written by Captain, Sarah Enticott
August 7, 2018
The sun rose early on Day 2 (well it rises early everyday here in the Caribbean!) and each student crew awoke with the sun, preparing themselves for a busy day at Hodges Creek Marina. First up, students rotated through the Sail Caribbean Divers’ dive shop where our scuba diving students had the opportunity to meet their dive instructors and to register for their individual courses if taking specialty courses. All students took advantage of some last minute purchases such as hammocks and hats before they got off docks and on the water. Next up, we took our family boat photo (much time was taken to get everyone’s good side 🙂 ), and then we proceeded to prepare our vessels to de-dock and then lines were cast and student skippers took to the helm.
First off the docks was mighty Galilee with a returning student at the helm, who executed his yacht’s dedocking maneuver in a calm, cool and collected manner, and it went off without a hitch. Next up was Fidji and the crew’s confidence ensued in the same style. Once all boats were safely de-docked, it was time to raise the sails and head for Cooper Island Beach Club which is directly across the Sir Francis Drake Channel from our home marina of Hodges Creek.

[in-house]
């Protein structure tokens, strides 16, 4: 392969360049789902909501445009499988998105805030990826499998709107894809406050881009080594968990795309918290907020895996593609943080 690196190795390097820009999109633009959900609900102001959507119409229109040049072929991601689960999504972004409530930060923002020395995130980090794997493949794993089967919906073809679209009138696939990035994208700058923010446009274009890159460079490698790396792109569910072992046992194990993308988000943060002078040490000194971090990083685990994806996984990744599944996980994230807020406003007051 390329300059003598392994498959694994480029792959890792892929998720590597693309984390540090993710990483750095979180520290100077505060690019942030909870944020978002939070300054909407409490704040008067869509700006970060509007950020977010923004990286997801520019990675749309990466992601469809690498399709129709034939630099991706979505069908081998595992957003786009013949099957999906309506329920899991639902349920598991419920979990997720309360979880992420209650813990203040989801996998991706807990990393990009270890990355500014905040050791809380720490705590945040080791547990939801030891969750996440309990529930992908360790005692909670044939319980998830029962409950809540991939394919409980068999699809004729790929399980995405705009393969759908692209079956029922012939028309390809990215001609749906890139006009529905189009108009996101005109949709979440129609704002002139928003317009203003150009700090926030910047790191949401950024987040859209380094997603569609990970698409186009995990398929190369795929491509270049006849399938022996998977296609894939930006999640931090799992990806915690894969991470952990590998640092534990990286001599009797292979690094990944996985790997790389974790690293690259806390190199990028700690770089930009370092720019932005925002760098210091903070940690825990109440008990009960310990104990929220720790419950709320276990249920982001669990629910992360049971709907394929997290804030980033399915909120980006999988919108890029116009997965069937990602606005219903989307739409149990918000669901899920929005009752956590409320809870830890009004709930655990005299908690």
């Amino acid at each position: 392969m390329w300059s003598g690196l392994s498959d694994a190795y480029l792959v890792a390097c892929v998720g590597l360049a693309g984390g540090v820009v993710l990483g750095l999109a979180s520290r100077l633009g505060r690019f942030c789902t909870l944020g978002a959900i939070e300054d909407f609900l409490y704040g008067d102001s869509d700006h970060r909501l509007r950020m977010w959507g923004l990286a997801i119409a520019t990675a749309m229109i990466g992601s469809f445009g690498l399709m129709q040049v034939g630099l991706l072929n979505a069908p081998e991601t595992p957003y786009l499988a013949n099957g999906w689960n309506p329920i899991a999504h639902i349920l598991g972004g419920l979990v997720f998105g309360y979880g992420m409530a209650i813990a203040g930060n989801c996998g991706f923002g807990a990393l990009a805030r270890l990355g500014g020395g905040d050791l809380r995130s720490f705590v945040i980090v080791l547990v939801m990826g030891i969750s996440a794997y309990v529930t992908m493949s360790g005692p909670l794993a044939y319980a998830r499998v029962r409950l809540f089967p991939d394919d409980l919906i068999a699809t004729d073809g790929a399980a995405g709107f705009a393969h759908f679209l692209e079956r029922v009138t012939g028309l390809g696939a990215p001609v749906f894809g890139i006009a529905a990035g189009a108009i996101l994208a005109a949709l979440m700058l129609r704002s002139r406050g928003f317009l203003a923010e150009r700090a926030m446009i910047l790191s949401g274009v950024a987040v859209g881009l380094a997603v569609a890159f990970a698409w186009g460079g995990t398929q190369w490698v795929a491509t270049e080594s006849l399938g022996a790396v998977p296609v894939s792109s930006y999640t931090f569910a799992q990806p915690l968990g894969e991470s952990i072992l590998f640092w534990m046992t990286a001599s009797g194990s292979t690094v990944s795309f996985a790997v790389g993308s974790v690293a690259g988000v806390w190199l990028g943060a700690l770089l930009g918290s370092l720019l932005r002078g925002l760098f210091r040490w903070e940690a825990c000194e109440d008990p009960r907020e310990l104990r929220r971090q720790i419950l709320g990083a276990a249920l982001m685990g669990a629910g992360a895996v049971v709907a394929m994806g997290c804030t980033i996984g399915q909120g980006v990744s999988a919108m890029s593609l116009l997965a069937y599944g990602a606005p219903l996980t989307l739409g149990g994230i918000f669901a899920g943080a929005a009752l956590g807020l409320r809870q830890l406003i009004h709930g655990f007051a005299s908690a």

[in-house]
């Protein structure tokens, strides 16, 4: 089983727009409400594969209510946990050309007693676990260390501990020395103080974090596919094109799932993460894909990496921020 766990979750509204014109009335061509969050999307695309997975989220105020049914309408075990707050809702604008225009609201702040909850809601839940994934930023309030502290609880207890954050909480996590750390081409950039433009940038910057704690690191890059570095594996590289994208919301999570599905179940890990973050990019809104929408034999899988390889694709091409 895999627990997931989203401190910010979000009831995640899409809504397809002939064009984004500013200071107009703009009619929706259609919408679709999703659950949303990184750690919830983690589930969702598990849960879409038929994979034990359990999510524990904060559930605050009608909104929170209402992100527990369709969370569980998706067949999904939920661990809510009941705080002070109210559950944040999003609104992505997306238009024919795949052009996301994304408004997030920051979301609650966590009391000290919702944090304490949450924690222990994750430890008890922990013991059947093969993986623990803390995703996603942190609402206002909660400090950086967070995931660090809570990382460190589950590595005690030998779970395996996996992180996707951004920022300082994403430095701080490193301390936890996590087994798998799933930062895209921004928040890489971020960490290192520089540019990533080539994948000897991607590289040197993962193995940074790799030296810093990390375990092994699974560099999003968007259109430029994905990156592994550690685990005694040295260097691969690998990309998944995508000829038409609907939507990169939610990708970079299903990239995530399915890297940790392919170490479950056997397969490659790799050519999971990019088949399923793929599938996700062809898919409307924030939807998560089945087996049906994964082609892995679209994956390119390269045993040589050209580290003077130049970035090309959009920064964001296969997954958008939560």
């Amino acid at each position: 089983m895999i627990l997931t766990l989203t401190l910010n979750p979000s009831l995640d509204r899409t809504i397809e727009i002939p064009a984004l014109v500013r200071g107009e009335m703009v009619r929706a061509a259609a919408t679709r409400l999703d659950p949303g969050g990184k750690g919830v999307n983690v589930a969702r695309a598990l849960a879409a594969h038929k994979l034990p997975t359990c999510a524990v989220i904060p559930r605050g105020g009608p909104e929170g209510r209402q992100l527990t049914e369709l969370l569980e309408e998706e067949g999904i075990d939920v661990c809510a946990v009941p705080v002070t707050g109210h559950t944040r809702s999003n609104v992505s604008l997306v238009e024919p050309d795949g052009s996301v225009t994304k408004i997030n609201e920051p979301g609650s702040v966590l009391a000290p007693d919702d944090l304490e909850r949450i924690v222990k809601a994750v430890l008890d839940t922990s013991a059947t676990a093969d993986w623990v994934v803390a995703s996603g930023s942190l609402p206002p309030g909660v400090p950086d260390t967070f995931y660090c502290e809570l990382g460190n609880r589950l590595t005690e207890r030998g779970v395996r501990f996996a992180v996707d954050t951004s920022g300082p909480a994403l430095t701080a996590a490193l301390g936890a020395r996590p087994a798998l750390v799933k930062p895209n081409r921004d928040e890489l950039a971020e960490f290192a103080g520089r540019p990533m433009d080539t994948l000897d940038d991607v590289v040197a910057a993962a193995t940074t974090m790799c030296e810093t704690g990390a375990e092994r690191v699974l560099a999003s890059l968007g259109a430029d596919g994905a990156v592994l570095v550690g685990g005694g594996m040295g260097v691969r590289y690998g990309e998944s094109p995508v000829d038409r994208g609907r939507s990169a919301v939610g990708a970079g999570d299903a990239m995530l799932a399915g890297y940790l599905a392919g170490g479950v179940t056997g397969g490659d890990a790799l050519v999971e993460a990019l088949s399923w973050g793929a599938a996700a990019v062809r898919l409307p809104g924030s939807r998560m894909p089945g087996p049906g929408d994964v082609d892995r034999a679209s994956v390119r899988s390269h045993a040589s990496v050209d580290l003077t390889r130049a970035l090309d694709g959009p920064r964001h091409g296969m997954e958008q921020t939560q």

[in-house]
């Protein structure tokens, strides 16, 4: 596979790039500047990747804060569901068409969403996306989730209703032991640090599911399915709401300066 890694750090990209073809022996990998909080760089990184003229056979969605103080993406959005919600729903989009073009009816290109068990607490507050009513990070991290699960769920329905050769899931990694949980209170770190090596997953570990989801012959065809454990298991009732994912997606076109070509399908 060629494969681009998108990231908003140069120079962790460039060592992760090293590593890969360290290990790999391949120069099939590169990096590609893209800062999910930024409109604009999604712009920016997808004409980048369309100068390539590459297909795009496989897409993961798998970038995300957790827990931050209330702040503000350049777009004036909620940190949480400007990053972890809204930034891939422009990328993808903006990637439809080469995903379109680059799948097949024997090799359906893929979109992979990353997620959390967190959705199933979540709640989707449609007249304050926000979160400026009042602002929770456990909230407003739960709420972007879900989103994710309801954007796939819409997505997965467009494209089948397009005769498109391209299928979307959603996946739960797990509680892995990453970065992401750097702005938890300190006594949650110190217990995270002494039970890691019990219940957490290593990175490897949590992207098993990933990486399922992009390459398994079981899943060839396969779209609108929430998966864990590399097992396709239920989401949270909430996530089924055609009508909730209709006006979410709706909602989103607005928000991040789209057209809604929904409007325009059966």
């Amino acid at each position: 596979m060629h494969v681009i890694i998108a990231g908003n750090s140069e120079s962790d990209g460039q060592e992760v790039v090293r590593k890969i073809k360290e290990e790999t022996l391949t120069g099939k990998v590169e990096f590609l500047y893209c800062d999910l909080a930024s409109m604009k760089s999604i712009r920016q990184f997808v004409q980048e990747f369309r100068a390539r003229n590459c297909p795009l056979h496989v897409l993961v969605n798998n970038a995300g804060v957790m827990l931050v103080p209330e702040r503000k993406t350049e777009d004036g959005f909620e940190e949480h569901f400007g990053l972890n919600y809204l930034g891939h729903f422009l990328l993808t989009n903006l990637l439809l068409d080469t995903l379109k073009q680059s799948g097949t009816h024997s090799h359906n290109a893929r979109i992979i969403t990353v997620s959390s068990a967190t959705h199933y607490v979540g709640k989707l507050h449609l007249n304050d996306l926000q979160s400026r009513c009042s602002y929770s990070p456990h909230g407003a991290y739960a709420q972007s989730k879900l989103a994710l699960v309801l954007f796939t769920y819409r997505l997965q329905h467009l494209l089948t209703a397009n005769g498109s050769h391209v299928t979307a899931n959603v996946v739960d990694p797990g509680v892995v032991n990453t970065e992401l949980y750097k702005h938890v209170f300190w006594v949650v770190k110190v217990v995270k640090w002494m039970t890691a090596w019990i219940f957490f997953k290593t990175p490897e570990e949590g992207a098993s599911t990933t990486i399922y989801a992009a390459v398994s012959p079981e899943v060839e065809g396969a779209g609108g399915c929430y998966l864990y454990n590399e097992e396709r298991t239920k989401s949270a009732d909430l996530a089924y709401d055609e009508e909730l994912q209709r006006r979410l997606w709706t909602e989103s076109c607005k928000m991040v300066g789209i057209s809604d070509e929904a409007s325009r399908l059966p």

The sun was shining, the wind was a moderate 18 knots, everyone was smiling, and the ‘getting to know you’ questions continued during the sail. I would say that ‘life doesn’t get much better than this!’ After a brief mooring ball pick-up lesson, where everyone learned what the terms ‘hooker’, ‘threader’ and ‘spotter’ meant, the mighty Charlie and Alpha fleet attempted their first mooring ball pickups, executing this brilliantly and each vessel getting it on their first try!
Divers went diving, trying their hand at an initial dive gear set-up lesson and everyone else enjoyed a Marine Biology lesson on fish identification. Shower demos began back on individual boats, followed by a delicious dinner of burritos and then boat meeting was held! The sun set on another beautiful day in the Caribbean and the tired student crews slowly settled in for their first night out on the water!
The greatest challenge during the program was staying entertained during the quarantine period. Not being able to leave your boat and not having a phone, which was a crutch against boredom, it was difficult at first to stay entertained.